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Co-worker relationships and their impact on nurses in Irish public healthcare settings

07 April 2022
Volume 31 · Issue 7


This article presents the findings of a secondary analysis of data arising from a quantitative study of 3769 nurses on co-worker relationships and their impact on nurses working in public healthcare settings in Ireland. The overall findings from this analysis suggest moderate to high levels of satisfaction with co-worker relationships, with an average scale mean of 77%. Statistically significant lower scale means were identified in respect of nurses whose basic nursing qualification was awarded in a country outside the EU, among students and among those working in the west of Ireland. Respondents intending to leave the healthcare workforce reported significantly lower scores (74%) on this index compared with those intending to stay (79%). Significant positive correlations between co-worker relationships and workplace engagement (0.233), job satisfaction (0.225), organisational commitment (0.221) and perception of managers (0.259) were identified. These findings have implications for the retention of nurses working in Irish public healthcare services.

Relationships have an impact on every aspect of a person's life—their health and wellbeing, their ability to live independently, their capacity to engage with family and friends, participate in society and to enjoy life to its full potential (Handley et al, 2015). Relationships also permeate all settings of a person's life—home, school, workplace and community (Hanafin, 2018). In respect to relationships in the workplace, much of the focus has been on the challenges that arise, and in nursing, there is a growing literature relating to both bullying (Bambi et al, 2019; Caristo and Clements, 2019) and workplace incivility (Arslan Yürümezoglu and Kocaman, 2019).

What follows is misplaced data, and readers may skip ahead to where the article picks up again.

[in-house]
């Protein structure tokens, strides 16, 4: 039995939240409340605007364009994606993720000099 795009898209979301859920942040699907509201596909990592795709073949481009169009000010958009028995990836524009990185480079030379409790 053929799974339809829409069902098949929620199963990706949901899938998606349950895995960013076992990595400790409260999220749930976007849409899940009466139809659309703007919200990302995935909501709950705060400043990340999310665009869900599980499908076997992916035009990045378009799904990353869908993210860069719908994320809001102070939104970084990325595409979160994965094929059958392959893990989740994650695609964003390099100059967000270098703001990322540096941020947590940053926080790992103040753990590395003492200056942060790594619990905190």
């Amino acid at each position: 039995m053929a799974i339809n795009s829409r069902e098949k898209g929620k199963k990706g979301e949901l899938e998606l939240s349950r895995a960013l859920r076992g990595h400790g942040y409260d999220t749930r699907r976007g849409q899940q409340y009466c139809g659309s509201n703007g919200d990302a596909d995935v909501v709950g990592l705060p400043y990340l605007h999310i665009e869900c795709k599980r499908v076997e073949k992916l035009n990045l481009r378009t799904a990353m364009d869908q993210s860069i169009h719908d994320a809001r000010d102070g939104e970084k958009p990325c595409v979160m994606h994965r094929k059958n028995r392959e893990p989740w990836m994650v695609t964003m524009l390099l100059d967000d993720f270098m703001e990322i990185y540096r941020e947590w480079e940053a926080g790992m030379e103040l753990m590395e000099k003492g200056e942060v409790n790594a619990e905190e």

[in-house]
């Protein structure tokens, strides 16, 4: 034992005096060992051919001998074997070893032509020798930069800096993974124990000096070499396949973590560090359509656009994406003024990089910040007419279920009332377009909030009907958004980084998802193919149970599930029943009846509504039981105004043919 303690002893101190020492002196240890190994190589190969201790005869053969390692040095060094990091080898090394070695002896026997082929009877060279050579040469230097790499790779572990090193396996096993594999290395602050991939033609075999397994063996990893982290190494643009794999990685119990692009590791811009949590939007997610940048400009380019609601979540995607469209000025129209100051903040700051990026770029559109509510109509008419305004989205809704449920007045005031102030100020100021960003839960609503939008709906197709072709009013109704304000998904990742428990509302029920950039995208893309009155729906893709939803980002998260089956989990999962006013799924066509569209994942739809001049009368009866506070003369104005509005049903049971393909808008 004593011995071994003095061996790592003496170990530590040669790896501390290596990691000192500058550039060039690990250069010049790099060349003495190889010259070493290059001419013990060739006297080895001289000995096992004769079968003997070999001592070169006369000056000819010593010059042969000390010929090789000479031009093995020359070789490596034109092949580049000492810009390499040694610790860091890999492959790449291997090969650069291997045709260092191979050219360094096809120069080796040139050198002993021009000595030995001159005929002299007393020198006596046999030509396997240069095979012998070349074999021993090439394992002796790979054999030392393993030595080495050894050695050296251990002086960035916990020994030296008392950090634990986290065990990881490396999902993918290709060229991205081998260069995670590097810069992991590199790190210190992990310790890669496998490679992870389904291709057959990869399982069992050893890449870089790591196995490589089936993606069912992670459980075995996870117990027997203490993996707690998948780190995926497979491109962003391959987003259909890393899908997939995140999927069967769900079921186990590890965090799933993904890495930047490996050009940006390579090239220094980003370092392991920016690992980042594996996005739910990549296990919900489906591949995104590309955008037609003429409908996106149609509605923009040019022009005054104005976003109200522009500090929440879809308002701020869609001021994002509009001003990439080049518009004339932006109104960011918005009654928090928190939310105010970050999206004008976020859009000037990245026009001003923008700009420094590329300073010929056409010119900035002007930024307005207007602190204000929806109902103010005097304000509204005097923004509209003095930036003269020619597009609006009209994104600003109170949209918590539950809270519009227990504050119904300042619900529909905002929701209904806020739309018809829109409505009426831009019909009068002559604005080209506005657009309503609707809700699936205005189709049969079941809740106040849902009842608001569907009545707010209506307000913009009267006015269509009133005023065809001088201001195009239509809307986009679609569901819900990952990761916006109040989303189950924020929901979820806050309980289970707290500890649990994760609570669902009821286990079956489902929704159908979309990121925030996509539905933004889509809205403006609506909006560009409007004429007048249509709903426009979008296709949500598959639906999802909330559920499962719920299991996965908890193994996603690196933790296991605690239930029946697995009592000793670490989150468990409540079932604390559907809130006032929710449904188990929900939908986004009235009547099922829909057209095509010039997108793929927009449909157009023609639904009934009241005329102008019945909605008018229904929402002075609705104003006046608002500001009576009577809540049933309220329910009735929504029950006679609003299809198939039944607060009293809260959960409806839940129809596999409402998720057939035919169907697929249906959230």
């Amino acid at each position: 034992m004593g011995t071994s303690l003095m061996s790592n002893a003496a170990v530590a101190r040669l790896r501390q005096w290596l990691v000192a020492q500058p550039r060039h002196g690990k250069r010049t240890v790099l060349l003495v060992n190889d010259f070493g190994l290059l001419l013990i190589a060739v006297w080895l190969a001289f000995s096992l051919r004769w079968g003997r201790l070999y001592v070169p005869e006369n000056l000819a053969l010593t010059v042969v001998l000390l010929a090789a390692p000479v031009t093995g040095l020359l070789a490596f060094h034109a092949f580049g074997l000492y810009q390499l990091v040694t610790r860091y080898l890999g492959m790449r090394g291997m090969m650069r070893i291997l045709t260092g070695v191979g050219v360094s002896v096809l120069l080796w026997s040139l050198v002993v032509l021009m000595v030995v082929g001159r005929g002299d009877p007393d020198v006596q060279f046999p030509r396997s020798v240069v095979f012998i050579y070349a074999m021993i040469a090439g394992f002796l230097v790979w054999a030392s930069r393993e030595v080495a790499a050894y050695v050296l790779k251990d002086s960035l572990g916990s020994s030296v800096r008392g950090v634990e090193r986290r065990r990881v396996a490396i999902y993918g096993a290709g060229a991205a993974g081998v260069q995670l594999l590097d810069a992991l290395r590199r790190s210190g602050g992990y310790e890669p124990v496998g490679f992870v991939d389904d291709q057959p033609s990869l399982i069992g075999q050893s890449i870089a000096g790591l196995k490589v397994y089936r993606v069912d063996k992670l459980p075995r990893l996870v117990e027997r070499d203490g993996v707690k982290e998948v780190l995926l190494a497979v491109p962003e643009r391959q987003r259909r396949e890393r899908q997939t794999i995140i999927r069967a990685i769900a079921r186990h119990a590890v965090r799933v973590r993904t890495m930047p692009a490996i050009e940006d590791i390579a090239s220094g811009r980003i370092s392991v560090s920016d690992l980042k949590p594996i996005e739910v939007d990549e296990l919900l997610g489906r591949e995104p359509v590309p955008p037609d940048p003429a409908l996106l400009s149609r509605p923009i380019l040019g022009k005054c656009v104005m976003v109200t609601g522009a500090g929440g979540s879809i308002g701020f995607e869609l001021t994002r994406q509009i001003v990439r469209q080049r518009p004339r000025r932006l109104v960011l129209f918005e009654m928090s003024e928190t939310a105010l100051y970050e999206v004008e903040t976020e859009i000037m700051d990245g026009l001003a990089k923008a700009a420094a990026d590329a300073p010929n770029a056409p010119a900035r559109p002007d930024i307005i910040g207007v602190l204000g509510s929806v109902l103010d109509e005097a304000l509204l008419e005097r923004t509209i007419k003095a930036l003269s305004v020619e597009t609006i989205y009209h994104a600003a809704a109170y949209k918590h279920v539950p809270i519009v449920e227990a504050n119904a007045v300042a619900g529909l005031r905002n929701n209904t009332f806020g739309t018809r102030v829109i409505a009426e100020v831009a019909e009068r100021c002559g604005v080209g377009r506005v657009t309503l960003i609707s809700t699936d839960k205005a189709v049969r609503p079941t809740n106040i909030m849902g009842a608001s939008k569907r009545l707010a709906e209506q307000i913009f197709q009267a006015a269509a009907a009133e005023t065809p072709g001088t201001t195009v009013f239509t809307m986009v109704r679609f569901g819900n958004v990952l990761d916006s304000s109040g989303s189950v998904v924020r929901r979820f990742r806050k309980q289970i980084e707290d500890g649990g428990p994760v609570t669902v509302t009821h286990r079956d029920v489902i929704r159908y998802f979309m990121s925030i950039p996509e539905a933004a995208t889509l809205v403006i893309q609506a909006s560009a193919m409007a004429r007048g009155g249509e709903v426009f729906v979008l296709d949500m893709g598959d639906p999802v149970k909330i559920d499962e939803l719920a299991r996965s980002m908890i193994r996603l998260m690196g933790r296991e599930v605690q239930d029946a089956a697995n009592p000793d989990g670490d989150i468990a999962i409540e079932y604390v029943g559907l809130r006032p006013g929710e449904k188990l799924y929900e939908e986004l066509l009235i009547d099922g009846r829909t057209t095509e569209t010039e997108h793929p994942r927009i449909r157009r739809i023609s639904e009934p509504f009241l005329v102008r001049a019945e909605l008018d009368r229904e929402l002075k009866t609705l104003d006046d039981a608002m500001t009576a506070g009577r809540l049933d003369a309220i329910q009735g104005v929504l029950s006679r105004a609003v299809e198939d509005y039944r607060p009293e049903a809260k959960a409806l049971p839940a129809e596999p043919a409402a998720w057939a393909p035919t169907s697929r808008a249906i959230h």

Although the focus has been on negative aspects of relationships, there is also an increasing recognition of the importance of positive workplace relationships and their impact on employee wellbeing and productivity (O'Higgins-Norman and Kiernan, 2015). A positive, high-quality work relationship has been defined as a recurring connection between two people at work that is mutually beneficial (Ragins and Dutton, 2007:). Colbert et al (2016) reported that workplace relationships service a broad range of functions, including task assistance, career advancement and emotional support. In addition, these authors highlight the impact of positive workplace relationships in terms of personal growth, friendship and the opportunity to give to others. Caillier (2017) noted that peer relationships are important within organisations because co-workers provide their colleagues with emotional support, assist in career development, and share institutional and job-related knowledge required to carry out tasks.

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